By | May 9, 2006; 9:15 AM ET | Comments (25)

Verizon's Big Disconnect

I'm not trying to bash Verizon. Really. But at least once a month I seem to be writing about some customer service or billing issue with the telecommunications giant. Maybe that's because Verizon is so large--or maybe it's because it doesn't know how to treat its customers. Or maybe both. The latest tale stems from my attempts to try to sign up for a new local and long-distance phone plan, Verizon Freedom Value, which Verizon keeps promoting in ads, bill inserts and mail solicitations. I called early on a Thursday morning to ask about it. Here's what happened: Call 1...

By | May 8, 2006; 6:00 AM ET | Comments (92)

The Terrible, Horrible, No Good, Very Bad Hold Policies

If you carefully monitor your bank account or credit-card bill online, you may be spotting some surprising and disturbing fees--especially after buying gas. A colleague recently complained about an extra $1 charge she spotted the day after she filled her tank. The charge disappeared the next day. She was actually lucky. As gasoline tops $3 a gallon, there are reports that consumers are finding $50 to $80 holds on their bank accounts or credit cards after they buy gas, at least until the actual transaction is processed. For some consumers, those holds could result bounced checks or maxed credit limits....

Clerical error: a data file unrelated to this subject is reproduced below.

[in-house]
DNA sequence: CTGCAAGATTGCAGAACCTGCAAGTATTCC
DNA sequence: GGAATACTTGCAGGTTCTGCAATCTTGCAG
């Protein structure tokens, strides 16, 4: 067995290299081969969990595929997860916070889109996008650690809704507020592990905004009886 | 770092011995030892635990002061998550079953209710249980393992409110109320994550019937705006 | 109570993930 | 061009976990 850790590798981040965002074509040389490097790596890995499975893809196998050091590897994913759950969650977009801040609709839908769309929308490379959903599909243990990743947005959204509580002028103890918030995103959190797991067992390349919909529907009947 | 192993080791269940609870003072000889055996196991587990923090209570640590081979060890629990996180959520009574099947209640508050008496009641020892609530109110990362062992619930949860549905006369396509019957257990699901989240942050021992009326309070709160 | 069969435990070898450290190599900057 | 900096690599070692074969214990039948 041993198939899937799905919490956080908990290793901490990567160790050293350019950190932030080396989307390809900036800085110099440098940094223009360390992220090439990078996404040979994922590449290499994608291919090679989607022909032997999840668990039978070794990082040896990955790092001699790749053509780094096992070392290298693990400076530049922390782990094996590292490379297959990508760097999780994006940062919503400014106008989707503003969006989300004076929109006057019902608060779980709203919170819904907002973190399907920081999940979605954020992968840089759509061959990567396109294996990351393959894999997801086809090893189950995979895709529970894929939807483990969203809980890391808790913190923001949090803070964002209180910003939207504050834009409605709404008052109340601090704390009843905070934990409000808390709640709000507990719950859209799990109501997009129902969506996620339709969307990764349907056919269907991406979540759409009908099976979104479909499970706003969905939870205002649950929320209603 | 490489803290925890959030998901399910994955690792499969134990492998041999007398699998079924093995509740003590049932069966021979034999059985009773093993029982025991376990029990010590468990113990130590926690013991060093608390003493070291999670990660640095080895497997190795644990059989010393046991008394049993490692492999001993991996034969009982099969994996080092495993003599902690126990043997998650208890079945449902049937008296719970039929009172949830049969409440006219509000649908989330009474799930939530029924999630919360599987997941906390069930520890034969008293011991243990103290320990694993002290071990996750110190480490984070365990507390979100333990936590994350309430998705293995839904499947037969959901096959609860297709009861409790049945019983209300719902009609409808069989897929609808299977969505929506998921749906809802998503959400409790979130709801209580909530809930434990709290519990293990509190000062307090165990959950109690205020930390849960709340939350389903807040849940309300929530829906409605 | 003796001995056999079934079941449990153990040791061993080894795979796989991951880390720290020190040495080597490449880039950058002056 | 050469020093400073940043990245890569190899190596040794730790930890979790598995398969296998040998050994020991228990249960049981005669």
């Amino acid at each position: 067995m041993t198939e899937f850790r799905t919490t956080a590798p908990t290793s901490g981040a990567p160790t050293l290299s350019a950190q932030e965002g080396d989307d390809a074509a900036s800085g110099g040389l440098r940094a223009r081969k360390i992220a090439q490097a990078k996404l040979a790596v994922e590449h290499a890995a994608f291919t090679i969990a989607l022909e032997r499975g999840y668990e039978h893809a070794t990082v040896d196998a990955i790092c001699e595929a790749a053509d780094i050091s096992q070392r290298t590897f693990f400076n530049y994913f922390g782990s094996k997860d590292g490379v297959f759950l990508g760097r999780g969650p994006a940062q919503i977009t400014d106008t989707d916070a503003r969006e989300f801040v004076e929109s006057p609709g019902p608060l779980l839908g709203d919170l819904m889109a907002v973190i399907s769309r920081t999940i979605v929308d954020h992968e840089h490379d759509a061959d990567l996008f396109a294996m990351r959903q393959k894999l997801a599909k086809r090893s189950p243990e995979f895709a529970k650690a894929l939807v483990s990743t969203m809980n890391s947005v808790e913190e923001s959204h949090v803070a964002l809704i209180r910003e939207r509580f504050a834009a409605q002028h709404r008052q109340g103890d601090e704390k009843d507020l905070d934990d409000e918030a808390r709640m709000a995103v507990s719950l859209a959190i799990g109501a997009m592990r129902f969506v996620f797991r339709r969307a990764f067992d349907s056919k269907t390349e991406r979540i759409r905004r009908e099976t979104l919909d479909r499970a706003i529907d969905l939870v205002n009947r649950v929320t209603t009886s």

By | May 5, 2006; 6:00 AM ET | Comments (28)

We Have Met the Enemy and He Is Us

Recently, I've had a couple of shopping experiences that have made me wonder who's to blame for the rude store clerks we so like to complain about. Experience 1: I was in a long queue at the express checkout of my local supermarket. There were two express lines, and one got hung up as a shopper disputed a price. I was lucky; that non-moving line wasn't mine. My line crept forward and soon it was my turn. In the next line, though, there still remained a man who had been waiting long before I had gotten to the checkout. I...

By | May 4, 2006; 6:00 AM ET | Comments (145)

Say Bye to Sugary Soda in Schools